37. Combination States • Ready: The process is in main memory and available for execute. • Blocked: The process is in main memory and awaiting an event. • Blocked, suspend: The process is in secondary memory and awaiting an event. • Ready, suspend: The process is in secondary memory but is available for execution as soon as it is loaded into main memory.

  38. States Transition with Suspend State (p116) • Blocked->blocked,suspend: OS swap out a blocked process to release memory. • Blocked,suspend->ready,suspend: A process in the blocked, suspend state is moved to the ready, suspend state when the event for which it has been waiting occurs. • Ready,suspend->ready: OS bring one in to continue execution. • Ready->ready,suspend: Sometime OS swap out a ready process to release memory.

  39. States Transition with Suspend State • New->ready,suspend(new->ready): When a new process is created, it can either be added to the ready queue or ready, suspend queue. If there is no enough memory for a new process, the new->ready,suspend transition happened. • Blocked,suspend->blocked: If there is free memory, OS may put the highest priority blocked, suspend process into memory.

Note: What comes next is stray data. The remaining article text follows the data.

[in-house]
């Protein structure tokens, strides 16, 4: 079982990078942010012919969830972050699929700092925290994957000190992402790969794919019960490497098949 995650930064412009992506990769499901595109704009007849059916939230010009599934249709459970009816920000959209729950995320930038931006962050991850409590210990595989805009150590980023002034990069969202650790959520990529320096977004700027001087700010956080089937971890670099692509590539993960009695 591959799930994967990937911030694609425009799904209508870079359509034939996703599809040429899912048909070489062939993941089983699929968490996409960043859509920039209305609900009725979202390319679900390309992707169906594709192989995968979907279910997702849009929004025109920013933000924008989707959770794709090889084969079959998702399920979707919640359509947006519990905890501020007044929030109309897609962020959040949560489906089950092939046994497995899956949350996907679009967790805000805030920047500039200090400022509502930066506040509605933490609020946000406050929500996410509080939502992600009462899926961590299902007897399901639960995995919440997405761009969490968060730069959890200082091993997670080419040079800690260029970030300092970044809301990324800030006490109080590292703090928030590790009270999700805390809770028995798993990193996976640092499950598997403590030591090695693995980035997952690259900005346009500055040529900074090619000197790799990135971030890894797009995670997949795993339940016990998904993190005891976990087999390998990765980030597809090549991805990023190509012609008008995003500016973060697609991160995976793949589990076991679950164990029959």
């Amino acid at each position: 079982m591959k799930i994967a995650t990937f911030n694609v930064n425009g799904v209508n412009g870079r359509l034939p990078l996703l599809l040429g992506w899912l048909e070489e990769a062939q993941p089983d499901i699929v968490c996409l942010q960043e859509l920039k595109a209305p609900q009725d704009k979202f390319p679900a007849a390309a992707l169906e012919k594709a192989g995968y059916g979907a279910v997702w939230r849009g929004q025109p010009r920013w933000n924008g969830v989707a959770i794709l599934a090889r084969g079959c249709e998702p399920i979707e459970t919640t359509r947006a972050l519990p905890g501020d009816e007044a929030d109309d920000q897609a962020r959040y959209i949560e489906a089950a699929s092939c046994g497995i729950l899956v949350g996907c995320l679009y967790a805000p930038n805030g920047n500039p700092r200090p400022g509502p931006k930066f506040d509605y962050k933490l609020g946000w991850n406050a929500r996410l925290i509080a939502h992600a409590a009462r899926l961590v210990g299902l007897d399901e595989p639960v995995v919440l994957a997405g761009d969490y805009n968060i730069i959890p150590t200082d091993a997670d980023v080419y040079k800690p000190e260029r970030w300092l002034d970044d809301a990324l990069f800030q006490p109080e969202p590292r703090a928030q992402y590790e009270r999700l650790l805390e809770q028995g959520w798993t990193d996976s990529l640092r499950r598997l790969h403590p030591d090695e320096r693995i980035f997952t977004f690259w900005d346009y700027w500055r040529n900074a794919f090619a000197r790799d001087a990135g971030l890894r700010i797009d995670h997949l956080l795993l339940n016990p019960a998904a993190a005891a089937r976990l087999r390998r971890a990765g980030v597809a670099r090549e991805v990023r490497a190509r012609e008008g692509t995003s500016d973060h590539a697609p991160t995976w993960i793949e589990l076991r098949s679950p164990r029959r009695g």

40. States Transition with Suspend State • Running->ready,suspend: OS is preempting the process because a higher priority process on the blocked,suspend queue has just become unblocked, the OS could move the running process directly to the (ready, suspend)queue and free some main memory • Various->exit: When a process be terminated by it’s parent, the process can be in any state when be terminated.